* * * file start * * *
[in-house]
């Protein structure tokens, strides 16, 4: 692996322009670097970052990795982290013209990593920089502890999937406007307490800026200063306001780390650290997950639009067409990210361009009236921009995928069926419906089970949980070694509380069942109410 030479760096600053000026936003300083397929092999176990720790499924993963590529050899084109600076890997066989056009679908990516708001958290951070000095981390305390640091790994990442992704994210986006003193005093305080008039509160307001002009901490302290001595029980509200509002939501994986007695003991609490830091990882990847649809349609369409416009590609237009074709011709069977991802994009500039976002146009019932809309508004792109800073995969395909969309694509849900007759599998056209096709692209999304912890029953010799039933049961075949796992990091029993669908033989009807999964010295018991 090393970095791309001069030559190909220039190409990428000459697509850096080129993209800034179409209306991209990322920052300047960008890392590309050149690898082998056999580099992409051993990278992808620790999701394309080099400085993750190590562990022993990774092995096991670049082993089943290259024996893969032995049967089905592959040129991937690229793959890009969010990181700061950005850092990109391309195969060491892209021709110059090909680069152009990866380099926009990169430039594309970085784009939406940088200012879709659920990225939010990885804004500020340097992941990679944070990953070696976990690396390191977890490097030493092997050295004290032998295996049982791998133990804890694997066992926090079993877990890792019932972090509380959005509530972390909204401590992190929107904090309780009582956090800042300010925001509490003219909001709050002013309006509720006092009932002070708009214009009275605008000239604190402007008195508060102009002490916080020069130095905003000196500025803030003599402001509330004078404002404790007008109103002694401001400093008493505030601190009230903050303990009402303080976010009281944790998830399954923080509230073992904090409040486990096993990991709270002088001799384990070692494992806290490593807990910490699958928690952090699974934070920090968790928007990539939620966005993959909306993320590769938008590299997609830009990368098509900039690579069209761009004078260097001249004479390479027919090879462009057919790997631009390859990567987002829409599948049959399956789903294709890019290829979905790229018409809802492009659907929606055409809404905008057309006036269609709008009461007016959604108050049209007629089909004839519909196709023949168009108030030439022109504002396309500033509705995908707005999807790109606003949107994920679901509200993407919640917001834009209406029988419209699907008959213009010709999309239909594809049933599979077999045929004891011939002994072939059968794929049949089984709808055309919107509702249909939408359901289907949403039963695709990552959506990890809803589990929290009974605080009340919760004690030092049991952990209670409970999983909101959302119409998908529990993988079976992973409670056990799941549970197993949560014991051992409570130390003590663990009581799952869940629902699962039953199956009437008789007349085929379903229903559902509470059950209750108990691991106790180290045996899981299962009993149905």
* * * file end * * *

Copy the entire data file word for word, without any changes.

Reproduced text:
[in-house]
């Protein structure tokens, strides 16, 4: 692996322009670097970052990795982290013209990593920089502890999937406007307490800026200063306001780390650290997950639009067409990210361009009236921009995928069926419906089970949980070694509380069942109410 030479760096600053000026936003300083397929092999176990720790499924993963590529050899084109600076890997066989056009679908990516708001958290951070000095981390305390640091790994990442992704994210986006003193005093305080008039509160307001002009901490302290001595029980509200509002939501994986007695003991609490830091990882990847649809349609369409416009590609237009074709011709069977991802994009500039976002146009019932809309508004792109800073995969395909969309694509849900007759599998056209096709692209999304912890029953010799039933049961075949796992990091029993669908033989009807999964010295018991 090393970095791309001069030559190909220039190409990428000459697509850096080129993209800034179409209306991209990322920052300047960008890392590309050149690898082998056999580099992409051993990278992808620790999701394309080099400085993750190590562990022993990774092995096991670049082993089943290259024996893969032995049967089905592959040129991937690229793959890009969010990181700061950005850092990109391309195969060491892209021709110059090909680069152009990866380099926009990169430039594309970085784009939406940088200012879709659920990225939010990885804004500020340097992941990679944070990953070696976990690396390191977890490097030493092997050295004290032998295996049982791998133990804890694997066992926090079993877990890792019932972090509380959005509530972390909204401590992190929107904090309780009582956090800042300010925001509490003219909001709050002013309006509720006092009932002070708009214009009275605008000239604190402007008195508060102009002490916080020069130095905003000196500025803030003599402001509330004078404002404790007008109103002694401001400093008493505030601190009230903050303990009402303080976010009281944790998830399954923080509230073992904090409040486990096993990991709270002088001799384990070692494992806290490593807990910490699958928690952090699974934070920090968790928007990539939620966005993959909306993320590769938008590299997609830009990368098509900039690579069209761009004078260097001249004479390479027919090879462009057919790997631009390859990567987002829409599948049959399956789903294709890019290829979905790229018409809802492009659907929606055409809404905008057309006036269609709008009461007016959604108050049209007629089909004839519909196709023949168009108030030439022109504002396309500033509705995908707005999807790109606003949107994920679901509200993407919640917001834009209406029988419209699907008959213009010709999309239909594809049933599979077999045929004891011939002994072939059968794929049949089984709808055309919107509702249909939408359901289907949403039963695709990552959506990890809803589990929290009974605080009340919760004690030092049991952990209670409970999983909101959302119409998908529990993988079976992973409670056990799941549970197993949560014991051992409570130390003590663990009581799952869940629902699962039953199956009437008789007349085929379903229903559902509470059950209750108990691991106790180290045996899981299962009993149905």